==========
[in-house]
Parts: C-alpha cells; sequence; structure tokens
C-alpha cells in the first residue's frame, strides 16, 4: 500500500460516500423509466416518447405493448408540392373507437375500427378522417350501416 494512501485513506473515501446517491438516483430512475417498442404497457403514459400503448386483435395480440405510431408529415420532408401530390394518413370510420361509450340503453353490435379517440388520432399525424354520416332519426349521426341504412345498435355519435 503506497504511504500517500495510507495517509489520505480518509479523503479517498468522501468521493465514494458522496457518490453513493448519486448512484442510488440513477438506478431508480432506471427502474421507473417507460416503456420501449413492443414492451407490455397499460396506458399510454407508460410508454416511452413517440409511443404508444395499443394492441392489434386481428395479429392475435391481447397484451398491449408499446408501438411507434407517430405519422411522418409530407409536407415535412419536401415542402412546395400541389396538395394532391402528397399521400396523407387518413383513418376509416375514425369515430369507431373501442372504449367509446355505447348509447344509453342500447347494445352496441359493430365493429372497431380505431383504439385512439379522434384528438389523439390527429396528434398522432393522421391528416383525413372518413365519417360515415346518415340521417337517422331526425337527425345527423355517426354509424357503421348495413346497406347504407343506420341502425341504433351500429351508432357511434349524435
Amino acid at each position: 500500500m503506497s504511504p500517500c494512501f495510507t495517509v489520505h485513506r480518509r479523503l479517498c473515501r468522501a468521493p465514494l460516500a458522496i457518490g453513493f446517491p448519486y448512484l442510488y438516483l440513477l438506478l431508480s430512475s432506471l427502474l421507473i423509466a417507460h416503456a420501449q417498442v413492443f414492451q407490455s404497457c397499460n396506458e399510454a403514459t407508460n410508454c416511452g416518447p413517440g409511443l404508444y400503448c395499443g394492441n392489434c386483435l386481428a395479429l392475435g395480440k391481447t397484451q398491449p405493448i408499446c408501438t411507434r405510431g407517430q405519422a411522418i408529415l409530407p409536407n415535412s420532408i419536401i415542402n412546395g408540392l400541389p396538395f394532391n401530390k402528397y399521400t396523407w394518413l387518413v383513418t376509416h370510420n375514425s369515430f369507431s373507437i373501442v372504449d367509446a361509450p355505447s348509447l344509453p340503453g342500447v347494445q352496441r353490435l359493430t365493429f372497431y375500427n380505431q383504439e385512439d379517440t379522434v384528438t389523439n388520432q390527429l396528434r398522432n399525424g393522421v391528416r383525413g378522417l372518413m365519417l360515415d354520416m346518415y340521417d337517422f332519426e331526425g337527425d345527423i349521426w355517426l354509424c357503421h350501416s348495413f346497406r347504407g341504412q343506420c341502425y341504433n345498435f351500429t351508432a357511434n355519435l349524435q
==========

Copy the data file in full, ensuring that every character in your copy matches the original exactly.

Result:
[in-house]
Parts: C-alpha cells; sequence; structure tokens
C-alpha cells in the first residue's frame, strides 16, 4: 500500500460516500423509466416518447405493448408540392373507437375500427378522417350501416 494512501485513506473515501446517491438516483430512475417498442404497457403514459400503448386483435395480440405510431408529415420532408401530390394518413370510420361509450340503453353490435379517440388520432399525424354520416332519426349521426341504412345498435355519435 503506497504511504500517500495510507495517509489520505480518509479523503479517498468522501468521493465514494458522496457518490453513493448519486448512484442510488440513477438506478431508480432506471427502474421507473417507460416503456420501449413492443414492451407490455397499460396506458399510454407508460410508454416511452413517440409511443404508444395499443394492441392489434386481428395479429392475435391481447397484451398491449408499446408501438411507434407517430405519422411522418409530407409536407415535412419536401415542402412546395400541389396538395394532391402528397399521400396523407387518413383513418376509416375514425369515430369507431373501442372504449367509446355505447348509447344509453342500447347494445352496441359493430365493429372497431380505431383504439385512439379522434384528438389523439390527429396528434398522432393522421391528416383525413372518413365519417360515415346518415340521417337517422331526425337527425345527423355517426354509424357503421348495413346497406347504407343506420341502425341504433351500429351508432357511434349524435
Amino acid at each position: 500500500m503506497s504511504p500517500c494512501f495510507t495517509v489520505h485513506r480518509r479523503l479517498c473515501r468522501a468521493p465514494l460516500a458522496i457518490g453513493f446517491p448519486y448512484l442510488y438516483l440513477l438506478l431508480s430512475s432506471l427502474l421507473i423509466a417507460h416503456a420501449q417498442v413492443f414492451q407490455s404497457c397499460n396506458e399510454a403514459t407508460n410508454c416511452g416518447p413517440g409511443l404508444y400503448c395499443g394492441n392489434c386483435l386481428a395479429l392475435g395480440k391481447t397484451q398491449p405493448i408499446c408501438t411507434r405510431g407517430q405519422a411522418i408529415l409530407p409536407n415535412s420532408i419536401i415542402n412546395g408540392l400541389p396538395f394532391n401530390k402528397y399521400t396523407w394518413l387518413v383513418t376509416h370510420n375514425s369515430f369507431s373507437i373501442v372504449d367509446a361509450p355505447s348509447l344509453p340503453g342500447v347494445q352496441r353490435l359493430t365493429f372497431y375500427n380505431q383504439e385512439d379517440t379522434v384528438t389523439n388520432q390527429l396528434r398522432n399525424g393522421v391528416r383525413g378522417l372518413m365519417l360515415d354520416m346518415y340521417d337517422f332519426e331526425g337527425d345527423i349521426w355517426l354509424c357503421h350501416s348495413f346497406r347504407g341504412q343506420c341502425y341504433n345498435f351500429t351508432a357511434n355519435l349524435q